Yang Jiechi, the head of Beijing’s Central Foreign Affairs Commission, also told Blinken that the U.S. should approach issues surrounding the island nation of Taiwan "carefully and appropriately," according to CCTV.
Blinken, meanwhile, "stressed the importance of cooperation and transparency regarding the origin of the virus, including the need for WHO Phase 2 expert-led studies in China," a State Department press release said.
The statement added that Blinken and Yang discussed other contentious issues between the U.S. and China, including "the deterioration of democratic norms in Hong Kong and the ongoing genocide and crimes against humanity against predominantly Muslim Uyghurs and members of other ethnic and religious minority groups in Xinjiang."
Blinken called on China to "cease its pressure campaign against Taiwan" and release American and Canadian citizens who have been "wrongfully detained," the statement said.
Another topic that Blinken and Yang broached, according to the State Department, was the need for the U.S. and China to "work together for the denuclearization of the Korean Peninsula."
Relations between Washington and Beijing are near their lowest point in a half-century due to tensions over trade, China’s military ambitions in the South China Sea, and Beijing’s lack of transparency about the origin of the pandemic.
The theory that the virus accidentally leaked from a lab that was doing research on bat coronaviruses has gained traction after The Wall Street Journal revealed last month that a U.S. intelligence report revealed that three researchers at the Wuhan Institute of Virology sought hospital treatment for an unidentified illness in November 2019, when researchers say the virus was spreading through the city of 11 million people.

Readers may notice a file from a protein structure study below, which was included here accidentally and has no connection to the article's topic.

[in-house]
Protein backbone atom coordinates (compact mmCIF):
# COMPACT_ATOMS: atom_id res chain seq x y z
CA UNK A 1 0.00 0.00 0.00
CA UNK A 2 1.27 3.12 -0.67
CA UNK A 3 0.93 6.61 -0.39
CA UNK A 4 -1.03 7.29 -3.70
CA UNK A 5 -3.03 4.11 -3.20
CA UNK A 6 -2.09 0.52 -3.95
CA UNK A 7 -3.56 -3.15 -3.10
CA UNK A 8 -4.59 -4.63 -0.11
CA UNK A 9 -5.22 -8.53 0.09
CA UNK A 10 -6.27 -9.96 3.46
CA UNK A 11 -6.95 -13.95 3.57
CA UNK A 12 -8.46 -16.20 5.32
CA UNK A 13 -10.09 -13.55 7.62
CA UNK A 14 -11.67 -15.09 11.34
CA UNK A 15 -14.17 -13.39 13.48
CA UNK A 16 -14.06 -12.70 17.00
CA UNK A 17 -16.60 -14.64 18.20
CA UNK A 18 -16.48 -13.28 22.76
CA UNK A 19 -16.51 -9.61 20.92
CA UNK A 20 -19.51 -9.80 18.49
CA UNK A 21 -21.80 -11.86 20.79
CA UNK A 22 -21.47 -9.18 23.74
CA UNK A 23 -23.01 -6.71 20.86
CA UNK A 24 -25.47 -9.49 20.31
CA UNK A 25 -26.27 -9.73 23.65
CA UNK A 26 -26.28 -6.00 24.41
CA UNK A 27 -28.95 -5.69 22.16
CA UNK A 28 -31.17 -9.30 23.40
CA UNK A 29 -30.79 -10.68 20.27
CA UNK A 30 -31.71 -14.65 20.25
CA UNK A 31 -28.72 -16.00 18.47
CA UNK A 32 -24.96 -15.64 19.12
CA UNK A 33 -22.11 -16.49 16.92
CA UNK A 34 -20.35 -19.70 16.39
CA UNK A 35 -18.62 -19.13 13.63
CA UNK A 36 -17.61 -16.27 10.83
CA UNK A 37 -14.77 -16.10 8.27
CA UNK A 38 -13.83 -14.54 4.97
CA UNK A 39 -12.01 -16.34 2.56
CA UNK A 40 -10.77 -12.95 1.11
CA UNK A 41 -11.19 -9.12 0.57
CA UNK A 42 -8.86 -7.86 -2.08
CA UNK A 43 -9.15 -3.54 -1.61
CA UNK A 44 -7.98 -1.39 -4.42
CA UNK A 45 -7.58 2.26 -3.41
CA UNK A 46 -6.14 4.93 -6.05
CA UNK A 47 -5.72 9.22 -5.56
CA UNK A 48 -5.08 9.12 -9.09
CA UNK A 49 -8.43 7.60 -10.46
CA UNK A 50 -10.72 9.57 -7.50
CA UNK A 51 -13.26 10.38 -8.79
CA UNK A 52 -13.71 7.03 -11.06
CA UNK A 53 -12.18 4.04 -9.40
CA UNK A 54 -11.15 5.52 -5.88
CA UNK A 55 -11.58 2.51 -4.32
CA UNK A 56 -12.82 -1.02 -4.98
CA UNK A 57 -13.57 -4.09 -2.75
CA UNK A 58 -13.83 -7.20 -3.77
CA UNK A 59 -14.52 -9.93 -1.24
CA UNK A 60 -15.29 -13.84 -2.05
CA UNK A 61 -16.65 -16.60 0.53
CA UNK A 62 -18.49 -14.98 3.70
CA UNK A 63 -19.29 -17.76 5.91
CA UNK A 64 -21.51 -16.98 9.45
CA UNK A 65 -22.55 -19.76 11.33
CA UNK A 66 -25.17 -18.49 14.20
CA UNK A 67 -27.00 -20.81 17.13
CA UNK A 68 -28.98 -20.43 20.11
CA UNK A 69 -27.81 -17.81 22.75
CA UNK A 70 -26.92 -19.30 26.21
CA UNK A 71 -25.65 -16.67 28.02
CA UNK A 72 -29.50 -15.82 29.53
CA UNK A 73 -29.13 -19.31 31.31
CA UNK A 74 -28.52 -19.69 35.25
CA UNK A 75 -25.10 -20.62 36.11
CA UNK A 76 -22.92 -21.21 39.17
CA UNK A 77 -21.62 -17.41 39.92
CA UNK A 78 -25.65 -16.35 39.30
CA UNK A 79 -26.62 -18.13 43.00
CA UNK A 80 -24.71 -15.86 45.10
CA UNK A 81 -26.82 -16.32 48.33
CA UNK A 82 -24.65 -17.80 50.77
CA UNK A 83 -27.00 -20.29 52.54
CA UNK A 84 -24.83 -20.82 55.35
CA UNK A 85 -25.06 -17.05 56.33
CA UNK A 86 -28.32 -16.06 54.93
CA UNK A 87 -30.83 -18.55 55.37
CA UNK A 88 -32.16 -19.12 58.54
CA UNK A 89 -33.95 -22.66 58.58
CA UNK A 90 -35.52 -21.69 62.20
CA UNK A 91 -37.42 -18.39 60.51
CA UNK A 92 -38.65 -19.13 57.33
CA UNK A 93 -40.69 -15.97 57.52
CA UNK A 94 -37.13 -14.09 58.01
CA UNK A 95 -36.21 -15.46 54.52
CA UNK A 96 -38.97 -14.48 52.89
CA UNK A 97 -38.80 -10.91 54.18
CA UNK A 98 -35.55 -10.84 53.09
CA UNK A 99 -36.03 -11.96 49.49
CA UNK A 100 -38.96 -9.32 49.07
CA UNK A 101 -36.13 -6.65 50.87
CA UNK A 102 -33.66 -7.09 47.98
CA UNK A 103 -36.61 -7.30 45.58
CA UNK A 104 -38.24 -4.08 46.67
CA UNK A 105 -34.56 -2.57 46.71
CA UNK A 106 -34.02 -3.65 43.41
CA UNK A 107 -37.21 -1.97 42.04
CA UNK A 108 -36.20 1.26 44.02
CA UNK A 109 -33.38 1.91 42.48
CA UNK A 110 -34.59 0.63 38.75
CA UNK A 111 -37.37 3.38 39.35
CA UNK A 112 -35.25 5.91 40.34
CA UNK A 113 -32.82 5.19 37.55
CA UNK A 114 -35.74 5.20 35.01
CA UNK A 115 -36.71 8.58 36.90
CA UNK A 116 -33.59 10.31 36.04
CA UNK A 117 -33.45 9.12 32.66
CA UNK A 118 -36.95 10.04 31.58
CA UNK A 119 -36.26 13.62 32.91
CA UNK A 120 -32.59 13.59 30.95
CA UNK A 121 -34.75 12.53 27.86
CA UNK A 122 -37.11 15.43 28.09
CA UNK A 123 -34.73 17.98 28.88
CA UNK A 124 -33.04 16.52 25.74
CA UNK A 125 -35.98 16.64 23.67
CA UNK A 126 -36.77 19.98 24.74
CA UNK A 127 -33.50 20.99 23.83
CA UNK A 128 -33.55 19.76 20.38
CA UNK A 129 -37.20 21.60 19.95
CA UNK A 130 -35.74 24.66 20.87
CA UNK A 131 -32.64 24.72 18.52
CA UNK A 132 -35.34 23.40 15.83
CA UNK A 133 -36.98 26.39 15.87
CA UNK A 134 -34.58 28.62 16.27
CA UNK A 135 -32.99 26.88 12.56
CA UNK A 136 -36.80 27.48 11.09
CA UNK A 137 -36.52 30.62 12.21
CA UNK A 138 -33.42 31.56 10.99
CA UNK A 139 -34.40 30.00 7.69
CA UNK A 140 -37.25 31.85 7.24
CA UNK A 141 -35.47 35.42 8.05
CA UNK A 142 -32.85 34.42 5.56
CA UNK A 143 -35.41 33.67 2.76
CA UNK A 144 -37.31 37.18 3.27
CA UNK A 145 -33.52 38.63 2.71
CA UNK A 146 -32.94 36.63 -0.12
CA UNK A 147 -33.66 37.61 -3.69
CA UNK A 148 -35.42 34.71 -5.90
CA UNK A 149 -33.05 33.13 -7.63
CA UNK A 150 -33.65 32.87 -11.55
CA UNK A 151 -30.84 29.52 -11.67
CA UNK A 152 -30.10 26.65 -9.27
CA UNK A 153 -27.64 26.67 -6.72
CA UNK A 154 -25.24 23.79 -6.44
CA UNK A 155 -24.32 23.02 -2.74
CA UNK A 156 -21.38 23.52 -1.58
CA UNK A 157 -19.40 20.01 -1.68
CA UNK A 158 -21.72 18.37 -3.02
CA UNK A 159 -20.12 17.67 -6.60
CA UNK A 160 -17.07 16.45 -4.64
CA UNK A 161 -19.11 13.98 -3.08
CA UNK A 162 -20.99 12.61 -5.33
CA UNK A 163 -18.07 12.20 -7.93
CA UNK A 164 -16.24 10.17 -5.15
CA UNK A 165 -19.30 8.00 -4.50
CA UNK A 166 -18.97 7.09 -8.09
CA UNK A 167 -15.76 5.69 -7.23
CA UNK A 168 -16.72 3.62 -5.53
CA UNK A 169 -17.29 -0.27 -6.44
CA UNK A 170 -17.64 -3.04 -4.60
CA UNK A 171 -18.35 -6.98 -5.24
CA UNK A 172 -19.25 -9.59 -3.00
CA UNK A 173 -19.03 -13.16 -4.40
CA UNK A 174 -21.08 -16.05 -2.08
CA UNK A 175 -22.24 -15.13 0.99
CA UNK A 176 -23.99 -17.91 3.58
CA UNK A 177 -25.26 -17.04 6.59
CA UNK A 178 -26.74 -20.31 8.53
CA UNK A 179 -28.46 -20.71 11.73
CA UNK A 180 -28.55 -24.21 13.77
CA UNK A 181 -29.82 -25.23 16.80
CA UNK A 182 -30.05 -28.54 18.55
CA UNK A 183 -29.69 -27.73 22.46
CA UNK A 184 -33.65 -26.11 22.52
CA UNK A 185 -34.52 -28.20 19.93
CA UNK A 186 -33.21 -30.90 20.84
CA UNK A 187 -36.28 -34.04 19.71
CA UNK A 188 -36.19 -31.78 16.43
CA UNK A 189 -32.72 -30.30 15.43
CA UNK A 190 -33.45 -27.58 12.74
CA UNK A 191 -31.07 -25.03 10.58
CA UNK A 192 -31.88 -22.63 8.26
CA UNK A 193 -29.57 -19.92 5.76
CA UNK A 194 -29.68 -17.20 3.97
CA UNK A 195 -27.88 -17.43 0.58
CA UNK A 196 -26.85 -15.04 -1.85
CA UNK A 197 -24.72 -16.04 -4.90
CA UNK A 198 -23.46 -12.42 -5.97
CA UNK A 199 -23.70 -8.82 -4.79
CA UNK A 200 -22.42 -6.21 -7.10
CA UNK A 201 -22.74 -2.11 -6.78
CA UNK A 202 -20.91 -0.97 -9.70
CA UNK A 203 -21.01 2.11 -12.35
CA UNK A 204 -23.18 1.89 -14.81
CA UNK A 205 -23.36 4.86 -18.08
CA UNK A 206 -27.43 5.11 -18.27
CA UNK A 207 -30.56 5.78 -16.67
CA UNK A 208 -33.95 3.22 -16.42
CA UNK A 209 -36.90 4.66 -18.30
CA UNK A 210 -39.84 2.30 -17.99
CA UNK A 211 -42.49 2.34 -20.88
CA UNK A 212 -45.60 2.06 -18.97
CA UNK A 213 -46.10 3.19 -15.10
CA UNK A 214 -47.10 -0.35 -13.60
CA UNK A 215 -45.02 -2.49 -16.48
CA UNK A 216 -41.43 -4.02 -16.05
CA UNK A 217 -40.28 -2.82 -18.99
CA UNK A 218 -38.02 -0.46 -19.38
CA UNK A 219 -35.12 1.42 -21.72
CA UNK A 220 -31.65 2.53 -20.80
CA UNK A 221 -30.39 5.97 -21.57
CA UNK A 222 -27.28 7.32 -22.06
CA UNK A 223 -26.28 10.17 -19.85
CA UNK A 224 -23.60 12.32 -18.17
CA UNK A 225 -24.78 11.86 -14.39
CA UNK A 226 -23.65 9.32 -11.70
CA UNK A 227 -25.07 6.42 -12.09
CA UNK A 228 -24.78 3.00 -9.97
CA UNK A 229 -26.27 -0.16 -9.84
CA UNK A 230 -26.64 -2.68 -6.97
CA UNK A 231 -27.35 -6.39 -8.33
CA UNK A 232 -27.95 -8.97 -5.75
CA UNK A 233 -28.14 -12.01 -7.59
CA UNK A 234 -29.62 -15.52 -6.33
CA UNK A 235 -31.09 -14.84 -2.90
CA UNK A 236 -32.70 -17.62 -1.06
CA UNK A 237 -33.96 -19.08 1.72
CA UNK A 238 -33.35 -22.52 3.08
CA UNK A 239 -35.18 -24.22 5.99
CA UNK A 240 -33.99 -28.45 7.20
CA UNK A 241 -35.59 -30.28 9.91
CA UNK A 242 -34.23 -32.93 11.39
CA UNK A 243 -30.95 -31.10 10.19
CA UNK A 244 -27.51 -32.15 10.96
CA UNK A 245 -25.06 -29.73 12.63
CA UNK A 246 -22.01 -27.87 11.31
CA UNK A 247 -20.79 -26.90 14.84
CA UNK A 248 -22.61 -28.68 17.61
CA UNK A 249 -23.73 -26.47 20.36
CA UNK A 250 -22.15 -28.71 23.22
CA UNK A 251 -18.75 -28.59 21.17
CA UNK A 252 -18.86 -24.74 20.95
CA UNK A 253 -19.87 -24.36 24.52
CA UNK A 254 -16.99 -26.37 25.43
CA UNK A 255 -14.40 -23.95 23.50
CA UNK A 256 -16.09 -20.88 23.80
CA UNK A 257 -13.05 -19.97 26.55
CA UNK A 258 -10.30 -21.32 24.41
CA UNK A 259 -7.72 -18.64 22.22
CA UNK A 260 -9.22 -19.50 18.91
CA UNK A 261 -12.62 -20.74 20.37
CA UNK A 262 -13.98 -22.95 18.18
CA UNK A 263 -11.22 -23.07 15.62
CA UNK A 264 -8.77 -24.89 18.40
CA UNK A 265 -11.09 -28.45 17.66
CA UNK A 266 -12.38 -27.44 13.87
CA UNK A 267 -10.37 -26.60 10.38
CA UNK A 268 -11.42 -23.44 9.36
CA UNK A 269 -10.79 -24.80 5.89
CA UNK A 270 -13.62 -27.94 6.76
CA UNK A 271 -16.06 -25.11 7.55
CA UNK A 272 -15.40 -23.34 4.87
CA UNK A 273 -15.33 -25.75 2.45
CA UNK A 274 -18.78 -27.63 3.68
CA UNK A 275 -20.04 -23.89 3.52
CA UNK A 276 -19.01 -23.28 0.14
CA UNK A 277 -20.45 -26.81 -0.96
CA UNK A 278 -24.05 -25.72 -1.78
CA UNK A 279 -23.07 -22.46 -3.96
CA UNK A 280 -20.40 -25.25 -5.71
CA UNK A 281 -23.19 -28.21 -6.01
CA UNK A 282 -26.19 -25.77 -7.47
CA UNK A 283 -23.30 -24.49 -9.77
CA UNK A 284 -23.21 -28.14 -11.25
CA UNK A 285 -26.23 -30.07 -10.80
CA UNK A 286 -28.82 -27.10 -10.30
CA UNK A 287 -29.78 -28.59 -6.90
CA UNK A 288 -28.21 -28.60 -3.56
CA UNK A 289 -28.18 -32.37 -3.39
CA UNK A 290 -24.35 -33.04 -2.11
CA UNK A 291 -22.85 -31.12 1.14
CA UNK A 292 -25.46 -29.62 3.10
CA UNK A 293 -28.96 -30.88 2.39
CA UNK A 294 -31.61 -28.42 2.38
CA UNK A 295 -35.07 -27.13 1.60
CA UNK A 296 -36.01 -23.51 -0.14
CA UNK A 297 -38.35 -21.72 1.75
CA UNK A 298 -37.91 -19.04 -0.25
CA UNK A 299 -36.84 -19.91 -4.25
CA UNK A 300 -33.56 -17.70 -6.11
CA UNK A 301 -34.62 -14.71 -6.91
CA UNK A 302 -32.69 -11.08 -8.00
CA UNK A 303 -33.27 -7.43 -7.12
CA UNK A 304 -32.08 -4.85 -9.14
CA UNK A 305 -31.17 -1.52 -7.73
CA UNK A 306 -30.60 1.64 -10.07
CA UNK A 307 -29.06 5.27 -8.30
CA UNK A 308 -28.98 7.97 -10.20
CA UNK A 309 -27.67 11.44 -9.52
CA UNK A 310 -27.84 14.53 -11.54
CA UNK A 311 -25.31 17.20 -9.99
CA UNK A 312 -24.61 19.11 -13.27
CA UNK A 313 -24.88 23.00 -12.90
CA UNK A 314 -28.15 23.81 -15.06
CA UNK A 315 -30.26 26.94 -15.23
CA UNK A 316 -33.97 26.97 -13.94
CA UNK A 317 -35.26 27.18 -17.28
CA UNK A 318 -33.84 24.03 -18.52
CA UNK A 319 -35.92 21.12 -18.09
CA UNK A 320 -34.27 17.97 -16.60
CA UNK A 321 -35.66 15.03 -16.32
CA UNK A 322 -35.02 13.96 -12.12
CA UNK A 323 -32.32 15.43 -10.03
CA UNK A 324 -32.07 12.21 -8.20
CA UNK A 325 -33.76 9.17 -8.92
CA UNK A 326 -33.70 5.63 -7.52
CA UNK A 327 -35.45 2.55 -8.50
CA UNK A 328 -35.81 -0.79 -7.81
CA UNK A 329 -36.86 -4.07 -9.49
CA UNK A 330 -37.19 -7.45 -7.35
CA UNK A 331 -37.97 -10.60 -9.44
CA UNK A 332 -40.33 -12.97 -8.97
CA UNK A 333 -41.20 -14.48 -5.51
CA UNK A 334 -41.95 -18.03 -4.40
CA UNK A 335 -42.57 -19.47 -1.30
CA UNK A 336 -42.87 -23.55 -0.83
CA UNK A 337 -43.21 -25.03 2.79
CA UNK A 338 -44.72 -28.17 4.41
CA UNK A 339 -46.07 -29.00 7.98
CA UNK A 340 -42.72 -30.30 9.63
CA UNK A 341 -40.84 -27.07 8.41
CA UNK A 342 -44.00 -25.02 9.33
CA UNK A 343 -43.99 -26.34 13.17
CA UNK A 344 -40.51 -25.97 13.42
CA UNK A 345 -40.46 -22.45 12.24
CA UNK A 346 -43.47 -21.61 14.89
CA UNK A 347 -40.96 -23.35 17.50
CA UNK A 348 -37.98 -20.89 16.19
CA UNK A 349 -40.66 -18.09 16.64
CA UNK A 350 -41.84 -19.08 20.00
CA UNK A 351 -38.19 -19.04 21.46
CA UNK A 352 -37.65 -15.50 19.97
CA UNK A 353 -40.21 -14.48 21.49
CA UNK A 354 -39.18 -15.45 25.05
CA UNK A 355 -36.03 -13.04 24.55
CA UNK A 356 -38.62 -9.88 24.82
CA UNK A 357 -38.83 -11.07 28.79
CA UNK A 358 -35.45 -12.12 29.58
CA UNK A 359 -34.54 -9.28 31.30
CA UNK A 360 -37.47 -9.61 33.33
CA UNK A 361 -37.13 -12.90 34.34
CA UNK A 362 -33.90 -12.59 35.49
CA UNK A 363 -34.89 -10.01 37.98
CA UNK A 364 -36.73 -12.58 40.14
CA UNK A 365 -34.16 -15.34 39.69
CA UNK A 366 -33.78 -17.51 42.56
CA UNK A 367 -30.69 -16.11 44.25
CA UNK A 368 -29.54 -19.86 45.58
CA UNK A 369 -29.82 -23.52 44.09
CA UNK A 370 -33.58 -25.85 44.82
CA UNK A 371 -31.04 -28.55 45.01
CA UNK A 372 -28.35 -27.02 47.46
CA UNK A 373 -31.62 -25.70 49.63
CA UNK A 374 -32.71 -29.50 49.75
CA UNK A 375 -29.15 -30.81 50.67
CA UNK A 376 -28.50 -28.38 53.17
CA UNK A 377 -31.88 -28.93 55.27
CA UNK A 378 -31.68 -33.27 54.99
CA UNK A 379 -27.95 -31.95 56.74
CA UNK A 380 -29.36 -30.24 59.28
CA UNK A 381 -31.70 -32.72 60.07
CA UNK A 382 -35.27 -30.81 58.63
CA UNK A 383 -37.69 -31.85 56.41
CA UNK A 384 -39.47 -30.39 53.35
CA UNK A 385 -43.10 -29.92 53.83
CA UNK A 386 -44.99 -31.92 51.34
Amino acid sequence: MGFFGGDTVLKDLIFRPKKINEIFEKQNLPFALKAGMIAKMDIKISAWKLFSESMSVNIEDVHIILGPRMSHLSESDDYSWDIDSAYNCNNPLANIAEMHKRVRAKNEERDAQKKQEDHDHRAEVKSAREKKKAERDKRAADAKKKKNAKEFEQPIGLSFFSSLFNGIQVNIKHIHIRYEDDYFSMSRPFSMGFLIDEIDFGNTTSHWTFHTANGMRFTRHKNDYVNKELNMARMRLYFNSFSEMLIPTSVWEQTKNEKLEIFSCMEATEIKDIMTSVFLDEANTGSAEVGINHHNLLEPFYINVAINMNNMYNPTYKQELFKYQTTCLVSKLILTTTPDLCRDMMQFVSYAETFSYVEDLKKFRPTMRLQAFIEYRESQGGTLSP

The Journal reported earlier this week that a top U.S. government laboratory had reported in May 2020 that the "lab leak" theory was plausible and should be studied further.
Yang, however, suggested that Washington was merely engaging in politics.
"We urge the United States to respect facts and science, refrain from politicizing the issue … and focus on international cooperation in the fight against the pandemic," he said.
Meanwhile, Biden has recently updated an executive order banning U.S. investment in companies linked to China’s military and rolled out steps aimed at China that shore up U.S. supply chains. His trade representative, Katherine Tai, had a call with Taiwan officials, the Pentagon wrapped up a China policy review, and the Senate passed a sweeping package of China-focused legislation.